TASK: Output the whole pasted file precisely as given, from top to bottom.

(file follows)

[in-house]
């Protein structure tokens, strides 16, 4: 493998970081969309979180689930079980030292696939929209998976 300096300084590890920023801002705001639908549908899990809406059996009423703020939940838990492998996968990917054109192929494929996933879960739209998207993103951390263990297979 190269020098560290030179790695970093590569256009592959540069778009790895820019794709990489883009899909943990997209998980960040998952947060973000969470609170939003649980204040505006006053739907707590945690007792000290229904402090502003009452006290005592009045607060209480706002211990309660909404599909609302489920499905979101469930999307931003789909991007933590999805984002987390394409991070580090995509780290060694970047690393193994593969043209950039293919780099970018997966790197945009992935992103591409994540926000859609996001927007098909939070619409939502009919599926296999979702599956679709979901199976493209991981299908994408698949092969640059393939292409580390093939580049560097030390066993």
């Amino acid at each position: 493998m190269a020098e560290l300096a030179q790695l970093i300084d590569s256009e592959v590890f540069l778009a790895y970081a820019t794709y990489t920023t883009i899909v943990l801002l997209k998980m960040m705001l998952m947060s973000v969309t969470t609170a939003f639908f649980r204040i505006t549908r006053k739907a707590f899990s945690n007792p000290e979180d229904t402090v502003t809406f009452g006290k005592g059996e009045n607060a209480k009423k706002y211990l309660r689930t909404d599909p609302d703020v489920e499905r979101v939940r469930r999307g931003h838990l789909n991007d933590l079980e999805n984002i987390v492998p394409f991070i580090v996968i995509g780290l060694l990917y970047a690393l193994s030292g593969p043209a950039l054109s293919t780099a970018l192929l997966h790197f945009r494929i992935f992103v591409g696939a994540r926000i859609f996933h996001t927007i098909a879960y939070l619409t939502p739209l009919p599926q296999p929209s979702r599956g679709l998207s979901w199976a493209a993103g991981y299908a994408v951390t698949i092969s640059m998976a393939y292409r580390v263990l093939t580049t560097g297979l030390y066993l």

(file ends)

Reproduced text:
[in-house]
């Protein structure tokens, strides 16, 4: 493998970081969309979180689930079980030292696939929209998976 300096300084590890920023801002705001639908549908899990809406059996009423703020939940838990492998996968990917054109192929494929996933879960739209998207993103951390263990297979 190269020098560290030179790695970093590569256009592959540069778009790895820019794709990489883009899909943990997209998980960040998952947060973000969470609170939003649980204040505006006053739907707590945690007792000290229904402090502003009452006290005592009045607060209480706002211990309660909404599909609302489920499905979101469930999307931003789909991007933590999805984002987390394409991070580090995509780290060694970047690393193994593969043209950039293919780099970018997966790197945009992935992103591409994540926000859609996001927007098909939070619409939502009919599926296999979702599956679709979901199976493209991981299908994408698949092969640059393939292409580390093939580049560097030390066993």
């Amino acid at each position: 493998m190269a020098e560290l300096a030179q790695l970093i300084d590569s256009e592959v590890f540069l778009a790895y970081a820019t794709y990489t920023t883009i899909v943990l801002l997209k998980m960040m705001l998952m947060s973000v969309t969470t609170a939003f639908f649980r204040i505006t549908r006053k739907a707590f899990s945690n007792p000290e979180d229904t402090v502003t809406f009452g006290k005592g059996e009045n607060a209480k009423k706002y211990l309660r689930t909404d599909p609302d703020v489920e499905r979101v939940r469930r999307g931003h838990l789909n991007d933590l079980e999805n984002i987390v492998p394409f991070i580090v996968i995509g780290l060694l990917y970047a690393l193994s030292g593969p043209a950039l054109s293919t780099a970018l192929l997966h790197f945009r494929i992935f992103v591409g696939a994540r926000i859609f996933h996001t927007i098909a879960y939070l619409t939502p739209l009919p599926q296999p929209s979702r599956g679709l998207s979901w199976a493209a993103g991981y299908a994408v951390t698949i092969s640059m998976a393939y292409r580390v263990l093939t580049t560097g297979l030390y066993l």